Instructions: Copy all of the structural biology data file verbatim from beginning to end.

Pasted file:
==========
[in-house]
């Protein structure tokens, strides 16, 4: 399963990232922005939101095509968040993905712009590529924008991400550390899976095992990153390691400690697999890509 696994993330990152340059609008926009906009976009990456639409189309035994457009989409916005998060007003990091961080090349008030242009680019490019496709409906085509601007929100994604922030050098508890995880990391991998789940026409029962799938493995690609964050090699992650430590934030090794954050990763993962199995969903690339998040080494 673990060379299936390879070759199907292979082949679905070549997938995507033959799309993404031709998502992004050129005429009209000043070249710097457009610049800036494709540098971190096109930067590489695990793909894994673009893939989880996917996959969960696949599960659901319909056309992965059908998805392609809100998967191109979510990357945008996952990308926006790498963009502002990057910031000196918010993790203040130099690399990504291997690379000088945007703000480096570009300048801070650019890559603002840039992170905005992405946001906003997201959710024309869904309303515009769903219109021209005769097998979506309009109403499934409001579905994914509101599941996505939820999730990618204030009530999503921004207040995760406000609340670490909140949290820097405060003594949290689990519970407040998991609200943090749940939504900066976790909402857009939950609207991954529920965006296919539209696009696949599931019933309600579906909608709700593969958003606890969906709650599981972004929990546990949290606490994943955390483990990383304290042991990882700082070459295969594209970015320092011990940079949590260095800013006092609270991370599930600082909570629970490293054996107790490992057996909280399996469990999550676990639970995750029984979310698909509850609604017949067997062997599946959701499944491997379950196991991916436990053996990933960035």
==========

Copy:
[in-house]
């Protein structure tokens, strides 16, 4: 399963990232922005939101095509968040993905712009590529924008991400550390899976095992990153390691400690697999890509 696994993330990152340059609008926009906009976009990456639409189309035994457009989409916005998060007003990091961080090349008030242009680019490019496709409906085509601007929100994604922030050098508890995880990391991998789940026409029962799938493995690609964050090699992650430590934030090794954050990763993962199995969903690339998040080494 673990060379299936390879070759199907292979082949679905070549997938995507033959799309993404031709998502992004050129005429009209000043070249710097457009610049800036494709540098971190096109930067590489695990793909894994673009893939989880996917996959969960696949599960659901319909056309992965059908998805392609809100998967191109979510990357945008996952990308926006790498963009502002990057910031000196918010993790203040130099690399990504291997690379000088945007703000480096570009300048801070650019890559603002840039992170905005992405946001906003997201959710024309869904309303515009769903219109021209005769097998979506309009109403499934409001579905994914509101599941996505939820999730990618204030009530999503921004207040995760406000609340670490909140949290820097405060003594949290689990519970407040998991609200943090749940939504900066976790909402857009939950609207991954529920965006296919539209696009696949599931019933309600579906909608709700593969958003606890969906709650599981972004929990546990949290606490994943955390483990990383304290042991990882700082070459295969594209970015320092011990940079949590260095800013006092609270991370599930600082909570629970490293054996107790490992057996909280399996469990999550676990639970995750029984979310698909509850609604017949067997062997599946959701499944491997379950196991991916436990053996990933960035």